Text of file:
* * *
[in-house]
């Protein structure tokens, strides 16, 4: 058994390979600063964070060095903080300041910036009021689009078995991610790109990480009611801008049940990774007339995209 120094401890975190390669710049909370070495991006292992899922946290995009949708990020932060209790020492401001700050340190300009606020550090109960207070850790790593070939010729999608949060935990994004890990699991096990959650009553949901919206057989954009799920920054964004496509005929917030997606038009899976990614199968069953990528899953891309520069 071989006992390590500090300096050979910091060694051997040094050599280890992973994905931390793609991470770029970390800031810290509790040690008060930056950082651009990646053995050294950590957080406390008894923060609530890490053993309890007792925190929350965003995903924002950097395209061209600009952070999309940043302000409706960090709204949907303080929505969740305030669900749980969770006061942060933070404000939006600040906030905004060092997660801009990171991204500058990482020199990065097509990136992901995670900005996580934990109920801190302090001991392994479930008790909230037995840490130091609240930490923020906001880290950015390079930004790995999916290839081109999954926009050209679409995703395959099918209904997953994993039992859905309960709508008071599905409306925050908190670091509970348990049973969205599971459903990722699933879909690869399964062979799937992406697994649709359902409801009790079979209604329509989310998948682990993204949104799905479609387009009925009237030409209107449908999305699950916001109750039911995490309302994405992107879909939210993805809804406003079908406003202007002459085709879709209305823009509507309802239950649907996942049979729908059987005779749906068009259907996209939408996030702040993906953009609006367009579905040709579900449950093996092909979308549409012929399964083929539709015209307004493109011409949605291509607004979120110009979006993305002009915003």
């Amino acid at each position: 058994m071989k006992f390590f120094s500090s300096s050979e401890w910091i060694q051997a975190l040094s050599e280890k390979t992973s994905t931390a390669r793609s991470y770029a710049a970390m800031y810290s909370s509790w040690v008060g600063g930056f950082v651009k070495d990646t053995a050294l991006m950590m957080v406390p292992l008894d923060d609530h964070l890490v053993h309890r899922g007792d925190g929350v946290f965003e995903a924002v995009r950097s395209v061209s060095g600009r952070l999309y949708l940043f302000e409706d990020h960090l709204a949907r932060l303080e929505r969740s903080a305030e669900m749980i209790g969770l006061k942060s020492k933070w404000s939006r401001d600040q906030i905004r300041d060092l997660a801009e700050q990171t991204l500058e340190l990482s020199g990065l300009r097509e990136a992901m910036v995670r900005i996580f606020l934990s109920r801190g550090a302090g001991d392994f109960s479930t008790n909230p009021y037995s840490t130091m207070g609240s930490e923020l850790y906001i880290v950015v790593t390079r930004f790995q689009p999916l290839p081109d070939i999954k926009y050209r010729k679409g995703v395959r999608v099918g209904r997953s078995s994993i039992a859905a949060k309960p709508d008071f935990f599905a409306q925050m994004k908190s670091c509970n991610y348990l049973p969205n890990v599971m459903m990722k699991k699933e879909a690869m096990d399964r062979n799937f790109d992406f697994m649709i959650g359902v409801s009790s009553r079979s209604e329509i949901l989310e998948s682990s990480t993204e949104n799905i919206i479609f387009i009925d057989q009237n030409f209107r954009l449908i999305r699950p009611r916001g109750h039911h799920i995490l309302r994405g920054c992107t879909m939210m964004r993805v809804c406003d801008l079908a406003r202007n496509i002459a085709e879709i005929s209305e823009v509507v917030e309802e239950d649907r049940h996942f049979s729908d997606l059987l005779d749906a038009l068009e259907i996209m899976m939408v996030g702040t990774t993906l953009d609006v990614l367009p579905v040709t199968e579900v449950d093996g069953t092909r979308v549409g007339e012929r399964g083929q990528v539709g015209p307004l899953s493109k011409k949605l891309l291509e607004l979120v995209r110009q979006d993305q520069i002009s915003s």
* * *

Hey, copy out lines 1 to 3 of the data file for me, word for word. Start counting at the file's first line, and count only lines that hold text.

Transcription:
[in-house]
């Protein structure tokens, strides 16, 4: 058994390979600063964070060095903080300041910036009021689009078995991610790109990480009611801008049940990774007339995209 120094401890975190390669710049909370070495991006292992899922946290995009949708990020932060209790020492401001700050340190300009606020550090109960207070850790790593070939010729999608949060935990994004890990699991096990959650009553949901919206057989954009799920920054964004496509005929917030997606038009899976990614199968069953990528899953891309520069 071989006992390590500090300096050979910091060694051997040094050599280890992973994905931390793609991470770029970390800031810290509790040690008060930056950082651009990646053995050294950590957080406390008894923060609530890490053993309890007792925190929350965003995903924002950097395209061209600009952070999309940043302000409706960090709204949907303080929505969740305030669900749980969770006061942060933070404000939006600040906030905004060092997660801009990171991204500058990482020199990065097509990136992901995670900005996580934990109920801190302090001991392994479930008790909230037995840490130091609240930490923020906001880290950015390079930004790995999916290839081109999954926009050209679409995703395959099918209904997953994993039992859905309960709508008071599905409306925050908190670091509970348990049973969205599971459903990722699933879909690869399964062979799937992406697994649709359902409801009790079979209604329509989310998948682990993204949104799905479609387009009925009237030409209107449908999305699950916001109750039911995490309302994405992107879909939210993805809804406003079908406003202007002459085709879709209305823009509507309802239950649907996942049979729908059987005779749906068009259907996209939408996030702040993906953009609006367009579905040709579900449950093996092909979308549409012929399964083929539709015209307004493109011409949605291509607004979120110009979006993305002009915003």
């Amino acid at each position: 058994m071989k006992f390590f120094s500090s300096s050979e401890w910091i060694q051997a975190l040094s050599e280890k390979t992973s994905t931390a390669r793609s991470y770029a710049a970390m800031y810290s909370s509790w040690v008060g600063g930056f950082v651009k070495d990646t053995a050294l991006m950590m957080v406390p292992l008894d923060d609530h964070l890490v053993h309890r899922g007792d925190g929350v946290f965003e995903a924002v995009r950097s395209v061209s060095g600009r952070l999309y949708l940043f302000e409706d990020h960090l709204a949907r932060l303080e929505r969740s903080a305030e669900m749980i209790g969770l006061k942060s020492k933070w404000s939006r401001d600040q906030i905004r300041d060092l997660a801009e700050q990171t991204l500058e340190l990482s020199g990065l300009r097509e990136a992901m910036v995670r900005i996580f606020l934990s109920r801190g550090a302090g001991d392994f109960s479930t008790n909230p009021y037995s840490t130091m207070g609240s930490e923020l850790y906001i880290v950015v790593t390079r930004f790995q689009p999916l290839p081109d070939i999954k926009y050209r010729k679409g995703v395959r999608v099918g209904r997953s078995s994993i039992a859905a949060k309960p709508d008071f935990f599905a409306q925050m994004k908190s670091c509970n991610y348990l049973p969205n890990v599971m459903m990722k699991k699933e879909a690869m096990d399964r062979n799937f790109d992406f697994m649709i959650g359902v409801s009790s009553r079979s209604e329509i949901l989310e998948s682990s990480t993204e949104n799905i919206i479609f387009i009925d057989q009237n030409f209107r954009l449908i999305r699950p009611r916001g109750h039911h799920i995490l309302r994405g920054c992107t879909m939210m964004r993805v809804c406003d801008l079908a406003r202007n496509i002459a085709e879709i005929s209305e823009v509507v917030e309802e239950d649907r049940h996942f049979s729908d997606l059987l005779d749906a038009l068009e259907i996209m899976m939408v996030g702040t990774t993906l953009d609006v990614l367009p579905v040709t199968e579900v449950d093996g069953t092909r979308v549409g007339e012929r399964g083929q990528v539709g015209p307004l899953s493109k011409k949605l891309l291509e607004l979120v995209r110009q979006d993305q520069i002009s915003s």